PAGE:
The early attack on the black knight does not allow the Nimzo, the Gruenfeld or the King’s Indian, which all require from White deep theoretical knowledge in well trodden lines. The Trompowsky brings on the board fresh, creative and complex positions.
Nikolaos Ntirlis provides a top-class repertoire for Black after 1.d4 d5 with the Queen’s Gambit Declined. In addition to the classical QGD, Ntirlis offers a complete repertoire against the Catalan, London System, Torre and all other significant alternatives from move 2 onwards.
Playing 1.d4 – The Indian Defences is part of an ambitious two-volume repertoire for White with 1.d4. This book covers all lines except 1…d5
Playing 1.d4 – The Queen’s Gambit is part of an ambitious two-volume repertoire for White with 1.d4
Chess players are offered a dynamic and aggressive positional repertoire for White with 1.e4. Built on main lines, this repertoire is possible to learn quickly and remember. This volume covers the Caro-Kann, 1…e5 and various minor openings.
In the second of three volumes, GM John Shaw turns the analytical spotlight on the French Defence, advocating his own favorite weapon for White, the Tarrasch Variation. The final part of the book begins the mammoth task of tackling the Sicilian Defence, by considering a number of rare but tricky options available to Black in this opening.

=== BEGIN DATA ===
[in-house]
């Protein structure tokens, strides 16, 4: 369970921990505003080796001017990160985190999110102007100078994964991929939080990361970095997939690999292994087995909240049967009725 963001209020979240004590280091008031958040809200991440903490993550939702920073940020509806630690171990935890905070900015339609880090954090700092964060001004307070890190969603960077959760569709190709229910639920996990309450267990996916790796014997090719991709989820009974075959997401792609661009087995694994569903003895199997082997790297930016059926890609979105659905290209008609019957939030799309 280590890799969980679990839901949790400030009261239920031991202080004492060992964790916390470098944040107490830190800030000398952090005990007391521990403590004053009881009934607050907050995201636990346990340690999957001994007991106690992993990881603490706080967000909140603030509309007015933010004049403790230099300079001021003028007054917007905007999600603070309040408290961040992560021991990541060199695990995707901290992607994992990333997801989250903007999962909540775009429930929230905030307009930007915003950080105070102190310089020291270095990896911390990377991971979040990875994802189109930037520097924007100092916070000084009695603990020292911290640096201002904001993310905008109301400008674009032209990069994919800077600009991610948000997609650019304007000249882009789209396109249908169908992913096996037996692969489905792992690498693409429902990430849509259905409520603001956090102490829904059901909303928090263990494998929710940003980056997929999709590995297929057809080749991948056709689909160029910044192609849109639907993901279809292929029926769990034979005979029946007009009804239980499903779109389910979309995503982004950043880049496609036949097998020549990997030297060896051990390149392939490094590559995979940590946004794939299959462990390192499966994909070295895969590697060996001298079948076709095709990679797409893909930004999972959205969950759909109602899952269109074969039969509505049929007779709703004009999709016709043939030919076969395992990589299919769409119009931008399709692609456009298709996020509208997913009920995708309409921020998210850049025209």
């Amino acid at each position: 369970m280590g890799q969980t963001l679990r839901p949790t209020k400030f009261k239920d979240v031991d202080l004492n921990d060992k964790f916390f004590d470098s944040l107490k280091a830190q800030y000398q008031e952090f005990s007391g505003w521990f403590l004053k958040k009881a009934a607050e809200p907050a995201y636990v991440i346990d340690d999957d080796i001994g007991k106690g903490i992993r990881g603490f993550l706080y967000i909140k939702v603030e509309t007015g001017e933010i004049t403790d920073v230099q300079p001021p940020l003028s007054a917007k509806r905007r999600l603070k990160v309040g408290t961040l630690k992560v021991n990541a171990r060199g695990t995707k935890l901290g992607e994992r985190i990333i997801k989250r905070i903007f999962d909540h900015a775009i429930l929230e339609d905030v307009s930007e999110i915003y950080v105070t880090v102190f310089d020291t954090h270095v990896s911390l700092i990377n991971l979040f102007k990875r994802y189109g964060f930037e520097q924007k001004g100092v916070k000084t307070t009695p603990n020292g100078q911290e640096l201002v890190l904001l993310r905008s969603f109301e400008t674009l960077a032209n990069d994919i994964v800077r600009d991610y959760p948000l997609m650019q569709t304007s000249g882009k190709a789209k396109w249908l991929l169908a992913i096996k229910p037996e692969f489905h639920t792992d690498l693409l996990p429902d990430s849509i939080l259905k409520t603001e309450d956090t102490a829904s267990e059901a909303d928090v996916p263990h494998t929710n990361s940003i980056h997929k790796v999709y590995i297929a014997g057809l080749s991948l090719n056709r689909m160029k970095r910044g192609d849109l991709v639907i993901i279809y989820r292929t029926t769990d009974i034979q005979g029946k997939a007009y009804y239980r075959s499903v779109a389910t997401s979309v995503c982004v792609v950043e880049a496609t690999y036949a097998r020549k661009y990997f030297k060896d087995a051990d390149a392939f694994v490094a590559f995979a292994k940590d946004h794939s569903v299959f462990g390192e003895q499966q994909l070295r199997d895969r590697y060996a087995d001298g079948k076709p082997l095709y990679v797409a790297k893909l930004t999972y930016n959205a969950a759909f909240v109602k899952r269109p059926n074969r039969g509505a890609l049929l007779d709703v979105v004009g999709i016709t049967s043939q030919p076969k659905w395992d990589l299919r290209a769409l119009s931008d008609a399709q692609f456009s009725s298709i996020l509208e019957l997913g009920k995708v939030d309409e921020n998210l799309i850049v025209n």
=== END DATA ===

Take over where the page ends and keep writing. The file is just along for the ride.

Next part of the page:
In Playing 1.e4 e5 – A Classical Repertoire, Nikolaos Ntirlis offers the best of both worlds: a complete repertoire against 1.e4, built on sound positional principles, which does not require excessive memorization.
In the last of three volumes on 1.e4, GM John Shaw completes his state-of-the-art White repertoire by tackling the biggest challenge of all: the main lines of the Sicilian Defence.
Including the Dragon, Taimanov, Sveshnikov and concluding with the nefarious Najdorf, this book provides everything you need to face all the major Sicilian systems with confidence.
The French Defence is one of the most solid and strategically rich responses to 1.e4.
In this book, IM Richard Pert shares his own complete repertoire for Black after 1.d4 d5 2.c4 e6. The main subject is the Ragozin, which occurs after 3.Nf3 Nf6 4.Nc3 Bb4, but the author also provides thoughtful recommendations in the related 3.Nc3 Bb4 variation, as well as against the Catalan (3.Nf3 Nf6 4.g3) and all other popular White options.
Richard Pert is an English international master.
We have analysed the most straightforward possibilities for White